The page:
"What works" is still a premise, and in that sense, a nonbiological explanation. "Wrong premises" still works out here as an explanation of why rationality is not predominant. I'm not aware of Rand saying anything about careful or meticulous persuasion towards various views as the singular reason for philosophical trends.

You seem to be still looking for a psychological answer by taking into account biology. But that is what Objectivism seeks to do. Perhaps you think the answers are wrong, the problem is you didn't give even one sentence about why the answer must be biological.

For instance, even though Nietzsche disagrees with Rand about rationality, he still offers predominantly psychological explanations of philosophical trends. There are biologically-relevant facts for both philosophers, yet they put a heavy emphasis on psychologically-relevant facts. 

1 hour ago, TruthSeeker946 said:

I guess I’m talking about RealPolitik.

Political action is one area in Objectivism which doesn't get a lot of attention. If laissez-faire ideals are to be built up, radical forms of action are required. My personal view is that some combination of realpolitik and willingness to work with political radicals of all kinds (sometimes that might even mean socialists, or whatever radical political affiliation you can think of).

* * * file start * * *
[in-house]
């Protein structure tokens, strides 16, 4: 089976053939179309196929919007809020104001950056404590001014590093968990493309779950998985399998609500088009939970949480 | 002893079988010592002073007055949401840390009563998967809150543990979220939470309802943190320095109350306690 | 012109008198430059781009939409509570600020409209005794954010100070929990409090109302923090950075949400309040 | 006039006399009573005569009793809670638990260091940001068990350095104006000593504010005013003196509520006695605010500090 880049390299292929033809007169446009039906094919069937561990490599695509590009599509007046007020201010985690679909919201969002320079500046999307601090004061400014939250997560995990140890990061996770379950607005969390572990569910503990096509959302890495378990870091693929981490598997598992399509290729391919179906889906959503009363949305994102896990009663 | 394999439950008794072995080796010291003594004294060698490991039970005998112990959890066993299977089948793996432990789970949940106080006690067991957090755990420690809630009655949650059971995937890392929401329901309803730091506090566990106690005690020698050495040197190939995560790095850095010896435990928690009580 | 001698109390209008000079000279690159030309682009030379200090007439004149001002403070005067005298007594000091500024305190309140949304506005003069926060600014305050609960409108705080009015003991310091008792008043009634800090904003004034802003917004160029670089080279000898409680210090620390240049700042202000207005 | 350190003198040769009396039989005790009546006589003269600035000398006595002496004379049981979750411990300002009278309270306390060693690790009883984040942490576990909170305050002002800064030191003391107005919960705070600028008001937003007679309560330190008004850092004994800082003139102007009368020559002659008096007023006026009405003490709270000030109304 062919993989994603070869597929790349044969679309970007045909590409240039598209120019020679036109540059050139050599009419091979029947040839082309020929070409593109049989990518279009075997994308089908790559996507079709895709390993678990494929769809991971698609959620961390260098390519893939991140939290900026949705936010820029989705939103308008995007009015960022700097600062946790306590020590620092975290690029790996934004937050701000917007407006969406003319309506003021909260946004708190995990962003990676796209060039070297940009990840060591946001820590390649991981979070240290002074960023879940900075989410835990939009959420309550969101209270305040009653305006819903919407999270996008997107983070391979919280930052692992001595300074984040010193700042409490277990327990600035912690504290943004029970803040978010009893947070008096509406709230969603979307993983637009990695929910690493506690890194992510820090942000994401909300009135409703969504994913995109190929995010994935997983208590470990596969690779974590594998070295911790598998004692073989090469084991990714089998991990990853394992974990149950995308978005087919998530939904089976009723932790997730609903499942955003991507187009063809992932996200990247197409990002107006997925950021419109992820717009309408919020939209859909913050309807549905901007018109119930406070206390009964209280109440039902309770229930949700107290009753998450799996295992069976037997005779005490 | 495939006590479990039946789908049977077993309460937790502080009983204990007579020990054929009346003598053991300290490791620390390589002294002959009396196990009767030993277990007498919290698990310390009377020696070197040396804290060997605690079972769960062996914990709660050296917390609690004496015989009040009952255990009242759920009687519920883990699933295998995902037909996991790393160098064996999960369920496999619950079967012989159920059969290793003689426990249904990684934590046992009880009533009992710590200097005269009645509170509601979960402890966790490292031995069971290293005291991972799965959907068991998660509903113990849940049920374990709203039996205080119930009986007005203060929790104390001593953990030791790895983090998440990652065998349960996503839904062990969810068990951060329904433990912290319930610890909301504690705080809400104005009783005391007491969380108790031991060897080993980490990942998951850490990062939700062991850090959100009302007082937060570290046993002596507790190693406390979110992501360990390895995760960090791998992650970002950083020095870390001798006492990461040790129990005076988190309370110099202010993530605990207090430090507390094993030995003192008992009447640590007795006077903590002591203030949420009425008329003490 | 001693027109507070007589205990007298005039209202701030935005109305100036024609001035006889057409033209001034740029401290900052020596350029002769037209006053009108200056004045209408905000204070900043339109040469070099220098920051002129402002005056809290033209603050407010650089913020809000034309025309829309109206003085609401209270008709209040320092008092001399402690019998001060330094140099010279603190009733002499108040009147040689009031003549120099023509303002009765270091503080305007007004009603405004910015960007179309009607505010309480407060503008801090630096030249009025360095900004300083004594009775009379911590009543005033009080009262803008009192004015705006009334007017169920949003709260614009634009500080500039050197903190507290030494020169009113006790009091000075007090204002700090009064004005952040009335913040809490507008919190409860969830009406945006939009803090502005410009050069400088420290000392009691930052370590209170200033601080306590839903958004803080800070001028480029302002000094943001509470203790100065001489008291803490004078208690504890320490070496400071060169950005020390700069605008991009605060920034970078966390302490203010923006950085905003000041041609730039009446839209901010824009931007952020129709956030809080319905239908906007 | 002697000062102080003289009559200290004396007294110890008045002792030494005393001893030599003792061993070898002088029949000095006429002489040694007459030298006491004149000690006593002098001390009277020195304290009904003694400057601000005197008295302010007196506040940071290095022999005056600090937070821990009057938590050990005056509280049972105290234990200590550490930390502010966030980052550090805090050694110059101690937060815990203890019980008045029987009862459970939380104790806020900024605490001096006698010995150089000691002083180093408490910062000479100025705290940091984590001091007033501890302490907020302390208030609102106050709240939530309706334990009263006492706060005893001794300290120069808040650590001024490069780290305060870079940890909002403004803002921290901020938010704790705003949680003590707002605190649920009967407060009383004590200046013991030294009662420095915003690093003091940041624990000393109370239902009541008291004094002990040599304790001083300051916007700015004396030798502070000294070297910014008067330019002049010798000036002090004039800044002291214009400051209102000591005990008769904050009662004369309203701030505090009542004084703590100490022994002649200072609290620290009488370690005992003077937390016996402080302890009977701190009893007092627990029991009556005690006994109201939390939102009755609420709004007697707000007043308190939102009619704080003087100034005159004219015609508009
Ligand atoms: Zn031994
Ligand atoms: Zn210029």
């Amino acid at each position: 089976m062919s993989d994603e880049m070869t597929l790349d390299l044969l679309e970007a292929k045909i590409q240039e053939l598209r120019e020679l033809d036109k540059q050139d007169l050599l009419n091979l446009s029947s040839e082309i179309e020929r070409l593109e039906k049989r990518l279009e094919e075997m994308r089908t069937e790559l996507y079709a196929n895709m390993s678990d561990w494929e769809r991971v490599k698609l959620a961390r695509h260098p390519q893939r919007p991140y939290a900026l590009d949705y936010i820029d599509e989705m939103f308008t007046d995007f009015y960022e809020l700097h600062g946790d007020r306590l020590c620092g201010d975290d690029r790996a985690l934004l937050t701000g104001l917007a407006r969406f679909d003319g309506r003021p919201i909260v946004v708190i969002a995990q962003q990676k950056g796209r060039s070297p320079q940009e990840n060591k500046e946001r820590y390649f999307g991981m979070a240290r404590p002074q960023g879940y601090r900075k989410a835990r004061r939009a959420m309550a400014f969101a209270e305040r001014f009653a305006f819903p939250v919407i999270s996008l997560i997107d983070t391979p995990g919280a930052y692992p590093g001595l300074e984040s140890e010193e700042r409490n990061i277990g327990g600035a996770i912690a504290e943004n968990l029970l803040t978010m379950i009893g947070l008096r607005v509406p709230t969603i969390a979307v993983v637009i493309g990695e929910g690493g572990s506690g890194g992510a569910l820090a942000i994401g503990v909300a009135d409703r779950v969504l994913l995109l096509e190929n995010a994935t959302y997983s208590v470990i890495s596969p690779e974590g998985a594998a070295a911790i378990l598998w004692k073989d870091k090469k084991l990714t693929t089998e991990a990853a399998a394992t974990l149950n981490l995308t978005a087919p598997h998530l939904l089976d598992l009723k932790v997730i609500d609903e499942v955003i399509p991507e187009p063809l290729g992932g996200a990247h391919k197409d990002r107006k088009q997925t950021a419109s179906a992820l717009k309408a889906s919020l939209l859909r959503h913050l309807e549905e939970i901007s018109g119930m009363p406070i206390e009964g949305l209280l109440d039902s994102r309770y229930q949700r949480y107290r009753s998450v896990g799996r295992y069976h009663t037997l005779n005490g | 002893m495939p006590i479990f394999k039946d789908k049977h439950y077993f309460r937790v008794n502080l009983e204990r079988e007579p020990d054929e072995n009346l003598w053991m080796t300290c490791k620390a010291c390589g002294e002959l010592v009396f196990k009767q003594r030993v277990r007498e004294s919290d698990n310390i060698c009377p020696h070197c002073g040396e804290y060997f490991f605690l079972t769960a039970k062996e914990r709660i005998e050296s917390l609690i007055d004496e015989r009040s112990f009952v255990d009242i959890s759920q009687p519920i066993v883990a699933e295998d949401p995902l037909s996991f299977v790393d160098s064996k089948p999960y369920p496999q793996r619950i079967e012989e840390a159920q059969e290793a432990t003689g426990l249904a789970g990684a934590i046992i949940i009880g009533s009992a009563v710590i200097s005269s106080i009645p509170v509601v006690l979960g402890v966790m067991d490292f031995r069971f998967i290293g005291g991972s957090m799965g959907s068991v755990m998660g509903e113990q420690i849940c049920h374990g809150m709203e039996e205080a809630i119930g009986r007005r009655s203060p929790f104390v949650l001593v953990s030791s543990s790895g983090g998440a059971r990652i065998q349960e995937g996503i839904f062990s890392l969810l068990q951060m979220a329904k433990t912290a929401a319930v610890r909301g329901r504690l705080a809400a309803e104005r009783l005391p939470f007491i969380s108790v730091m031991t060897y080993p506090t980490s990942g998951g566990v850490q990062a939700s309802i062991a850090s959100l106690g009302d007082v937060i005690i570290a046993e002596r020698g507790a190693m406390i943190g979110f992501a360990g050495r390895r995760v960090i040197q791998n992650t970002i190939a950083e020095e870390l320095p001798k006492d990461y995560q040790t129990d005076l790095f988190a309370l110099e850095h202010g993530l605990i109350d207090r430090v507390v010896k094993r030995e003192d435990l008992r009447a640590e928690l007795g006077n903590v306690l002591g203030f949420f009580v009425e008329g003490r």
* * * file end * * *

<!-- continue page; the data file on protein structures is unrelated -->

I'm not convinced that Rand made any such argument that Objectivists are the only ones who can build the way to the future.

1 hour ago, TruthSeeker946 said:

I assume you log IP addresses and can spot alt accounts that way yes? 

Yes, it's possible. It's actually not that hard to figure out who someone is from their arguments, I vaguely remembered it as well. When I first saw the thread title, my first thought was "I'm pretty sure I've seen this title before". I wasn't paying much attention I think because I don't really care if you use an alt account.